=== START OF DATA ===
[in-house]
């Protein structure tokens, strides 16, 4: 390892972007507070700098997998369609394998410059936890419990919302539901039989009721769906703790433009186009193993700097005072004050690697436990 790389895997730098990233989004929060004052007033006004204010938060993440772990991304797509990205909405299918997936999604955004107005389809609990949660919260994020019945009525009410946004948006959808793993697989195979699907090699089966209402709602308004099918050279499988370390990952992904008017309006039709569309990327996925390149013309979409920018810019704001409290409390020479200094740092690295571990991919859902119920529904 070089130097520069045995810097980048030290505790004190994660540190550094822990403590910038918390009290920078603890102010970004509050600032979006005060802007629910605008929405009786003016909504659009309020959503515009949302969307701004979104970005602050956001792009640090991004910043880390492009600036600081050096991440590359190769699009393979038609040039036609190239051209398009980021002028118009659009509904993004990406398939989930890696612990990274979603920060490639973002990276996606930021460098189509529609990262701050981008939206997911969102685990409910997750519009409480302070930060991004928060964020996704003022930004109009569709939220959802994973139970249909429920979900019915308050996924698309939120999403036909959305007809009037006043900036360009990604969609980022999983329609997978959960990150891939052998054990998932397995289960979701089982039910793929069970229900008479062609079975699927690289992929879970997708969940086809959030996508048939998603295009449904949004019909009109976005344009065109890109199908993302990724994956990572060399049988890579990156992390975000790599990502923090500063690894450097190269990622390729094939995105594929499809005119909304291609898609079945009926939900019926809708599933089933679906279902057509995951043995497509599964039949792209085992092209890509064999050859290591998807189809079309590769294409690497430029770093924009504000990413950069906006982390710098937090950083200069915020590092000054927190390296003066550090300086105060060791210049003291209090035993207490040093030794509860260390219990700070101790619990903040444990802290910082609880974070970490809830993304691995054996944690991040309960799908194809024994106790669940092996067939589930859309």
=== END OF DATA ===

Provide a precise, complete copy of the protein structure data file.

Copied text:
[in-house]
């Protein structure tokens, strides 16, 4: 390892972007507070700098997998369609394998410059936890419990919302539901039989009721769906703790433009186009193993700097005072004050690697436990 790389895997730098990233989004929060004052007033006004204010938060993440772990991304797509990205909405299918997936999604955004107005389809609990949660919260994020019945009525009410946004948006959808793993697989195979699907090699089966209402709602308004099918050279499988370390990952992904008017309006039709569309990327996925390149013309979409920018810019704001409290409390020479200094740092690295571990991919859902119920529904 070089130097520069045995810097980048030290505790004190994660540190550094822990403590910038918390009290920078603890102010970004509050600032979006005060802007629910605008929405009786003016909504659009309020959503515009949302969307701004979104970005602050956001792009640090991004910043880390492009600036600081050096991440590359190769699009393979038609040039036609190239051209398009980021002028118009659009509904993004990406398939989930890696612990990274979603920060490639973002990276996606930021460098189509529609990262701050981008939206997911969102685990409910997750519009409480302070930060991004928060964020996704003022930004109009569709939220959802994973139970249909429920979900019915308050996924698309939120999403036909959305007809009037006043900036360009990604969609980022999983329609997978959960990150891939052998054990998932397995289960979701089982039910793929069970229900008479062609079975699927690289992929879970997708969940086809959030996508048939998603295009449904949004019909009109976005344009065109890109199908993302990724994956990572060399049988890579990156992390975000790599990502923090500063690894450097190269990622390729094939995105594929499809005119909304291609898609079945009926939900019926809708599933089933679906279902057509995951043995497509599964039949792209085992092209890509064999050859290591998807189809079309590769294409690497430029770093924009504000990413950069906006982390710098937090950083200069915020590092000054927190390296003066550090300086105060060791210049003291209090035993207490040093030794509860260390219990700070101790619990903040444990802290910082609880974070970490809830993304691995054996944690991040309960799908194809024994106790669940092996067939589930859309």